Product recalls, quality issues, tougher regulations, new industry standards, rising costs – they're all impacting food and beverage supply chains across the globe.
The recall issue, for one, appears to present something of a contradiction. Although the number of incidents is on the rise, overall food safety is improving, according to Keri Dawson, vice president of industry solutions and advisory services with MetricStream, a vendor of governance, risk and compliance software.
Last year, the U.S. Food and Drug Administration registered 253 food recalls in the first two quarters of the year alone. And there were hundreds more recalls, withdrawals and safety alerts throughout the year. They included multiple instances of expired or adulterated meat, as well as contamination by E. coli, salmonella and listeria.
Any one such incident can quickly become front-page news and make it appear as though food-supply chains are highly vulnerable. Indeed, says Dawson, many companies struggled last year to maintain adequate levels of quality and safety in their products.
But that state of affairs doesn’t necessarily reflect the bigger picture. Last year saw a lot of publicity around certain quality-related failures, “but when you actually look at the statistics, they suggest that food safety is actually improving in the supply chain,” says Dawson.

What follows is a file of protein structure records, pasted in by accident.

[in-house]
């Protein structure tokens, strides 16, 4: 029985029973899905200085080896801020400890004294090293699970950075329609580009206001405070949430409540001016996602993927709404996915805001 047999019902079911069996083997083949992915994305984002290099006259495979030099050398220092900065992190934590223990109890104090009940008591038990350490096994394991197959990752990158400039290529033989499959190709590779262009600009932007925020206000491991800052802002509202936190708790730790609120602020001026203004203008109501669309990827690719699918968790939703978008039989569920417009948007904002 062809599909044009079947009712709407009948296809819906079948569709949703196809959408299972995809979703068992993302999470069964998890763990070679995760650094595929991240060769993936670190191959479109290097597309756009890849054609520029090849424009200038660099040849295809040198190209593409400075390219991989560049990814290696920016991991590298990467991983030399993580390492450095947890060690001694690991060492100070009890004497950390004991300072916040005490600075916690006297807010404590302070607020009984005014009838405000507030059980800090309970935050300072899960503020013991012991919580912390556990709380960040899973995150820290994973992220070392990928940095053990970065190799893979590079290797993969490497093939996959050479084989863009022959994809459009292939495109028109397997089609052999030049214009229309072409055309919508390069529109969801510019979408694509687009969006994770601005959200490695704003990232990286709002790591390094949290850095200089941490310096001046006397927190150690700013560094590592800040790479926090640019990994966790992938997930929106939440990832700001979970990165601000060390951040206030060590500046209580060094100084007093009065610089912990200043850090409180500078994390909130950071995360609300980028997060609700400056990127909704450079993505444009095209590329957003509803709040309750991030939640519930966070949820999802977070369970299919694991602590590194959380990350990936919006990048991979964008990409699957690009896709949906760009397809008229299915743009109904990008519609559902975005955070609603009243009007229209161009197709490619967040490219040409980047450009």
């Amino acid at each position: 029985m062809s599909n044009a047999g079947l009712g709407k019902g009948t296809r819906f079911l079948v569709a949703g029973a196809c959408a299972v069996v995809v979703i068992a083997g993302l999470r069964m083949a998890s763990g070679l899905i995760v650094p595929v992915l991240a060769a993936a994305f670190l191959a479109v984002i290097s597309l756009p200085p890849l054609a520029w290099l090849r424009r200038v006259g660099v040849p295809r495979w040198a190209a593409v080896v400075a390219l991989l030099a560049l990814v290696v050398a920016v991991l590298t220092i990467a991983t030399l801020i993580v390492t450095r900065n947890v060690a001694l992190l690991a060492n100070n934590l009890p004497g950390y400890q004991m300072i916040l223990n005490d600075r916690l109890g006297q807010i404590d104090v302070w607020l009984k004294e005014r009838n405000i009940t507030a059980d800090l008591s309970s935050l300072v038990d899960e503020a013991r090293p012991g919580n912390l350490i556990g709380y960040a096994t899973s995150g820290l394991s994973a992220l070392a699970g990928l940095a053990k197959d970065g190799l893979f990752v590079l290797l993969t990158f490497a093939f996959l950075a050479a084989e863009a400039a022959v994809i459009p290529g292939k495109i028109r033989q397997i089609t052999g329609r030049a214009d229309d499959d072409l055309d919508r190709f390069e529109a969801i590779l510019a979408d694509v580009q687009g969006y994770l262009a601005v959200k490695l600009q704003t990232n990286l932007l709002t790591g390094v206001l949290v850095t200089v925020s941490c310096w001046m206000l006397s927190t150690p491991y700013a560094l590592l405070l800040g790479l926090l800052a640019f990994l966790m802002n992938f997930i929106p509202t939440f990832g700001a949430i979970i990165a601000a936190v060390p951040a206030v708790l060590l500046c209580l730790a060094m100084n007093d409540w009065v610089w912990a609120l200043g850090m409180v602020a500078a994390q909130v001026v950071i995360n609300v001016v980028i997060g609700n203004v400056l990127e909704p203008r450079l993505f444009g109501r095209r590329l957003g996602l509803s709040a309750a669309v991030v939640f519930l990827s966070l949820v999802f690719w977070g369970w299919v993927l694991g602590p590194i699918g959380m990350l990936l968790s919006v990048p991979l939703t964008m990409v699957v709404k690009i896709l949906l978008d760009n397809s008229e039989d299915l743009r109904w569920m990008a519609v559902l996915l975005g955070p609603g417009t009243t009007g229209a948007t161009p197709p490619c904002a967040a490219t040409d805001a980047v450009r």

Or maybe it’s no contradiction at all. Perhaps it’s those very incidents that have prompted food producers to tighten up control over their goods. In addition, the rise of social media has heightened the industry’s profile. Twitter, Facebook and news feeds showing up on mobile phones have kept the issue squarely in the public eye. “Whether food companies like it or not,” says Dawson, “consumers are paying attention.”
So is the government. In 2015, U.S. regulators will be stepping up their oversight and inspection of food, Dawson says. Although federal budgets are continually constrained, states will likely be increasing expenditures and headcount to beef up enforcement.
There’s no question that the globalization of food supply chains has made them more susceptible to lapses in quality. Suppliers are reaching into all corners of the world to satisfy consumer demand for year-round availability of fresh produce, notes Dawson. As a result, it’s becoming more difficult to track food items through every link in the chain.
At the same time, the requirements for doing so are growing tougher. In early 2011, President Obama signed into law the Food Safety Modernization Act, which mandates a series of strict “prevention-based” controls across the supply chain. Food sellers are being called on to do a better job of tracing the origins of their products, right down to the individual ingredients. And FDA is stepping up inspections and enforcement to make sure that happens.
For their part, consumers are demanding more information about food items containing genetically modified organisms (GMOs), even if many of those products haven’t been shown to pose a health or safety issue. The same level of sensitivity applies to the use by food manufacturers of the “organic” label, which they are under increasing pressure to justify.